* Wall Street opens higher, MSCI world index stuck near
* European shares pare losses; Nikkei has worst day since
* Dollar bobs higher from two-month low against yen
* Aussie rallies after RBA drops easing bias
By Marc Jones
LONDON, Feb 4 World shares steadied after
falling to a near four-month low on Tuesday as a bounce in
battered emerging market currencies and a positive start for
Wall Street helped lift some of the recent gloom.
A weaker-than-expected report on U.S. factory activity had
hit global equity markets and the dollar hard on Monday but
European shares had clawed back most of their morning losses by
the time Wall Street reopened.
After the previous session's pounding, the S&P 500 and Dow
Jones Industrial indexes opened 0.6 and 0.4 percent higher while
many hard-hit emerging currencies rose from their recent lows.
U.S. factory orders released shortly after Wall Street open
bolstered the fragile mood, nevertheless, there remained plenty
to keep traders on edge.
The market volatility had seen Russia cancel a bond auction
for the second week running, while another round of stock market
bloodletting, particularly in Asia, has left MSCI's world index
at its lowest level since October.
"This emerging crisis does matter if it worsens because it
will have an impact on global growth," said Daniel McCormack, a
strategist at Macquarie in London.
"The other thing that is that earnings are just not coming
through. The market was jittery before this crisis came along,
in the sense that it was worried about earnings, and this has
just been the catalyst that crystallises those worries."
Early losses for Europe's top shares had been all
but erased but the time U.S. markets opened, but it was the 4
percent plunge in Japan's Nikkei, cementing its position as
2014's worst performing major index, that hogged attention.
The recent turbulence has spread from vulnerable emerging
markets as major economies like the United States begin to pull
back the throttle on stimulus programmes undertaken following
the global financial crisis.
The promise of a gradual exit from ultra-loose monetary
policy has boosted likely returns in developed markets but
driven investors out of the emerging countries they favoured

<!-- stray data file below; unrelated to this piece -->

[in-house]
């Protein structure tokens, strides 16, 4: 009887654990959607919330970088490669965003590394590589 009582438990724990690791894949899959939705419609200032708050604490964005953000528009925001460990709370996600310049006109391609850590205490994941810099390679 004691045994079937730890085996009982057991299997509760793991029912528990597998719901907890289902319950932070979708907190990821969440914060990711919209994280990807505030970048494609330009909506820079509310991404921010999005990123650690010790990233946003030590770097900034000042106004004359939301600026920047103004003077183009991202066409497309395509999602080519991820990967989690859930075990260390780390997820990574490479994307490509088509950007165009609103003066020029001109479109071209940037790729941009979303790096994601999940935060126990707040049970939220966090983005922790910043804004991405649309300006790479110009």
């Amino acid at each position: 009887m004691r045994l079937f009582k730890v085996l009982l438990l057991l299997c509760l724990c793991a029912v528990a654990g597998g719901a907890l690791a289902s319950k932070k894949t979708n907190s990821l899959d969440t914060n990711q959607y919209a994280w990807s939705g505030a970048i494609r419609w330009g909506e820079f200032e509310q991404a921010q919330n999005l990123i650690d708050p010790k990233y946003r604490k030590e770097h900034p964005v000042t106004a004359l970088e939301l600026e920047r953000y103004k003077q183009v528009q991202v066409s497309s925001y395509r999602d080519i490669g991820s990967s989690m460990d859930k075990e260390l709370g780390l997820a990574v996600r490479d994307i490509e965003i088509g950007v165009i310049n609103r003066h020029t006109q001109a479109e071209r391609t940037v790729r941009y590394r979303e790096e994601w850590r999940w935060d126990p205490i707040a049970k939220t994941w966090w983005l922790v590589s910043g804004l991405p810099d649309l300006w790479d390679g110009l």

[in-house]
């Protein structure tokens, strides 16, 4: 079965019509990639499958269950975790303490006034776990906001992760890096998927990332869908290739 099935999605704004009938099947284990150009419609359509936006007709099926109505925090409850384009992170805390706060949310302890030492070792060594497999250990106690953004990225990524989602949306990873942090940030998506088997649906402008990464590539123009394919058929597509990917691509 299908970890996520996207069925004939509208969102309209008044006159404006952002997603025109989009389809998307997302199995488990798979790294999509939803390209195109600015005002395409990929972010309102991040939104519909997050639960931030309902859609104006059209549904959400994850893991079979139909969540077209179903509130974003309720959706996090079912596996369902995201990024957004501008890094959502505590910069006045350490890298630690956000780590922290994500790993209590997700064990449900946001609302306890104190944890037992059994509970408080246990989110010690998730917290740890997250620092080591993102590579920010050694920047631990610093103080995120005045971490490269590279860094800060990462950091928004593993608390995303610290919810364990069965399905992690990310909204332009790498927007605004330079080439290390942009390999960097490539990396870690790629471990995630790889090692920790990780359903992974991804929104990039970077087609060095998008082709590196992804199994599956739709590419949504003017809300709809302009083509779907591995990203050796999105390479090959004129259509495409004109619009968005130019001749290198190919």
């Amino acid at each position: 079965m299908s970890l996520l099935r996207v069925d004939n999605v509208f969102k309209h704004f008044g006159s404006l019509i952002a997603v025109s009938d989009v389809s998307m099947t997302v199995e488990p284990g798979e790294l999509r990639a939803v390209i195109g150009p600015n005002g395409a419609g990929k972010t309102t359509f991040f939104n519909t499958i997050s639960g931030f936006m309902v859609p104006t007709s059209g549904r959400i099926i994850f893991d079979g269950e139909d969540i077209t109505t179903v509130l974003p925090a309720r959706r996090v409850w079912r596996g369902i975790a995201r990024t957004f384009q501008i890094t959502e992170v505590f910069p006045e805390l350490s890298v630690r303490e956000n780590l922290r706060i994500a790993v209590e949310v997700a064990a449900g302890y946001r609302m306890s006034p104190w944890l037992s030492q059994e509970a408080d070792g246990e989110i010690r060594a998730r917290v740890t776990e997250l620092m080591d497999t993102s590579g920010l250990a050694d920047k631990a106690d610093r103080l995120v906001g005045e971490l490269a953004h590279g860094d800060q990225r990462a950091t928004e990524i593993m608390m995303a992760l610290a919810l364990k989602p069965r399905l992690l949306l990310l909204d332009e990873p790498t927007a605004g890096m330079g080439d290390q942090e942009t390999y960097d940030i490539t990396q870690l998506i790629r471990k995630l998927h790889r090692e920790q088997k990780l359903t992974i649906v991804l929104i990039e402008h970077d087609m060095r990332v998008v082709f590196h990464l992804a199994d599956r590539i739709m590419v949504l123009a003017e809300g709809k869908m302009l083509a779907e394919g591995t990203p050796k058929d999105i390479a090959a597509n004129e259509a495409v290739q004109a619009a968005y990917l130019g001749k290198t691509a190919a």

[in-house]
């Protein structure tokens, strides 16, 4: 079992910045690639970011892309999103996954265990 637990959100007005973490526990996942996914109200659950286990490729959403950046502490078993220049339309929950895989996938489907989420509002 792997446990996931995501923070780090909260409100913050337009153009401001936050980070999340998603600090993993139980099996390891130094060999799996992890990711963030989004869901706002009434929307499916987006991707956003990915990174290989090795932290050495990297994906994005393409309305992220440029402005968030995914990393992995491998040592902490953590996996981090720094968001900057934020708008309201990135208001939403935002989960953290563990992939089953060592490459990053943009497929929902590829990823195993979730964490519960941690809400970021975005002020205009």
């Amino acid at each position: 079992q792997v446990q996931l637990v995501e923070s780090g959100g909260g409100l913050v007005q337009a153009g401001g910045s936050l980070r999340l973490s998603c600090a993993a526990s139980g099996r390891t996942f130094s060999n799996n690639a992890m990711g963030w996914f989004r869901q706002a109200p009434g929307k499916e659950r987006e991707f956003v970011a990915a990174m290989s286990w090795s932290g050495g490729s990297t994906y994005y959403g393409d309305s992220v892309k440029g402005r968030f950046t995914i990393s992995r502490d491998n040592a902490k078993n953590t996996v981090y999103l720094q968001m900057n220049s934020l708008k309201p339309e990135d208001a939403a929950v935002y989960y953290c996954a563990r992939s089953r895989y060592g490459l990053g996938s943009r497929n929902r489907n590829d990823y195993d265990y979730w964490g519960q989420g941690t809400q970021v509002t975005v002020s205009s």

while returns on U.S. and European assets fell to near-zero.
The earlier flight to safety had seen yields on German
government bonds, considered to be one of Europe's
most secure investments, hit their lowest in six months
but signs the sell-off was easing nudged them up.
Emerging market stocks also pared losses, while
hard-hit currencies including Turkey's lira, Russia's
rouble, Hungary's forint and the South African
rand all moved away from their recent lows.
"Experienced emerging market investors would be looking at
this sell down with great interest, looking to pick up quality
names on the dip, but they are still in the minority for now,"
said Erwin Sanft, Standard Chartered's Hong Kong-based China
Among larger currencies, the Australian dollar jumped
after its central bank appeared to shut the door on further rate
cuts, while another round of strong UK construction data left
sterling looking sprightly.
Much of the focus remained on the U.S. dollar's contest with
the yen, where two factors were at play. The dollar was hit
initially after the weak data had pushed down U.S. bond yields,
while the Nikkei's plunge pushed up the yen, against which it
The U.S. dollar appeared to be recovering, however, and it
was last up 0.4 percent at 101.40 yen, after hitting its
lowest level since November on Monday at 100.77 yen.
10 PERCENT CORRECTION?
The stock market gyrations saw the VIX, the market's
fear seismograph, jump to its highest since June.
The Nikkei's 4 percent dive meant it has now shed 14 percent
of last year's 50 percent boom. By comparison, the U.S.
benchmark S&P 500 is down 5.8 percent and the
FTSEurofirst 300 has dropped 3.3 percent.
"With the main European indices down around 7 percent (since
peaks), chatter on trading desk is about whether we are in for a
'10 percent' correction," Jonathan Sudaria, a dealer at Capital
Spreads in London, said in emailed comments.
With risk appetite gradually beginning to seep back into
stock and currency markets, the safe-haven appeal of gold waned
to leave it down 10 cents at $1,258.84 an ounce.
Among other perceived safe assets, the yield on benchmark
10-year U.S. Treasury notes rose to 2.611 percent as
U.S. trading began. It fell as low as 2.582 percent on Monday,
its lowest since Nov. 1.
Three-month copper, a metal highly attuned to global growth,
also shrugged off its early gloom. It climbed to $7,060 on the
London Metal Exchange, as it looked to dodge its 10th
straight loss and its longest run of falls in 37 years.
"There's some buying interest because the emerging market
crisis is going to be temporary and is not going to include a
meltdown in China," said Jesper Dannesboe, senior commodity
strategist at Societe Generale.